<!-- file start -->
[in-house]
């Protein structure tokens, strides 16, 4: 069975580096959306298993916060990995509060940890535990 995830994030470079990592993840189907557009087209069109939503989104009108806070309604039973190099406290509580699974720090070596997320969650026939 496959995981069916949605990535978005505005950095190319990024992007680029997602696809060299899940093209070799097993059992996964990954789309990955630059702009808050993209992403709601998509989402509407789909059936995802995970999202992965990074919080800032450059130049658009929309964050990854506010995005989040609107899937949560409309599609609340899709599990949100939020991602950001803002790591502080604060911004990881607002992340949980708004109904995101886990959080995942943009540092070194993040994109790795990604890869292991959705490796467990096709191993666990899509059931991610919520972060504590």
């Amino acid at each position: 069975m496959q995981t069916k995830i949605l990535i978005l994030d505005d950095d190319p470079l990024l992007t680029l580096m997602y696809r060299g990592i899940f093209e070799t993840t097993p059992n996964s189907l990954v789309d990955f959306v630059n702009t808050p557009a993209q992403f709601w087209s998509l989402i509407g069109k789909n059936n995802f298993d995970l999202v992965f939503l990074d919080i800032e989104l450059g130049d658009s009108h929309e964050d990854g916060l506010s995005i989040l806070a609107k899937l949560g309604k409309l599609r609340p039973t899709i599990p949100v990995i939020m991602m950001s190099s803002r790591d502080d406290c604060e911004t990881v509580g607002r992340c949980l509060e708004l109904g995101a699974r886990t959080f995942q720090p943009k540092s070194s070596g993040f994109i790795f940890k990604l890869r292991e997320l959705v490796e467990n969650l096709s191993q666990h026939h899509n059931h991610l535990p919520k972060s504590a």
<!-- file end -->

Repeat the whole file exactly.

[in-house]
């Protein structure tokens, strides 16, 4: 069975580096959306298993916060990995509060940890535990 995830994030470079990592993840189907557009087209069109939503989104009108806070309604039973190099406290509580699974720090070596997320969650026939 496959995981069916949605990535978005505005950095190319990024992007680029997602696809060299899940093209070799097993059992996964990954789309990955630059702009808050993209992403709601998509989402509407789909059936995802995970999202992965990074919080800032450059130049658009929309964050990854506010995005989040609107899937949560409309599609609340899709599990949100939020991602950001803002790591502080604060911004990881607002992340949980708004109904995101886990959080995942943009540092070194993040994109790795990604890869292991959705490796467990096709191993666990899509059931991610919520972060504590």
């Amino acid at each position: 069975m496959q995981t069916k995830i949605l990535i978005l994030d505005d950095d190319p470079l990024l992007t680029l580096m997602y696809r060299g990592i899940f093209e070799t993840t097993p059992n996964s189907l990954v789309d990955f959306v630059n702009t808050p557009a993209q992403f709601w087209s998509l989402i509407g069109k789909n059936n995802f298993d995970l999202v992965f939503l990074d919080i800032e989104l450059g130049d658009s009108h929309e964050d990854g916060l506010s995005i989040l806070a609107k899937l949560g309604k409309l599609r609340p039973t899709i599990p949100v990995i939020m991602m950001s190099s803002r790591d502080d406290c604060e911004t990881v509580g607002r992340c949980l509060e708004l109904g995101a699974r886990t959080f995942q720090p943009k540092s070194s070596g993040f994109i790795f940890k990604l890869r292991e997320l959705v490796e467990n969650l096709s191993q666990h026939h899509n059931h991610l535990p919520k972060s504590a």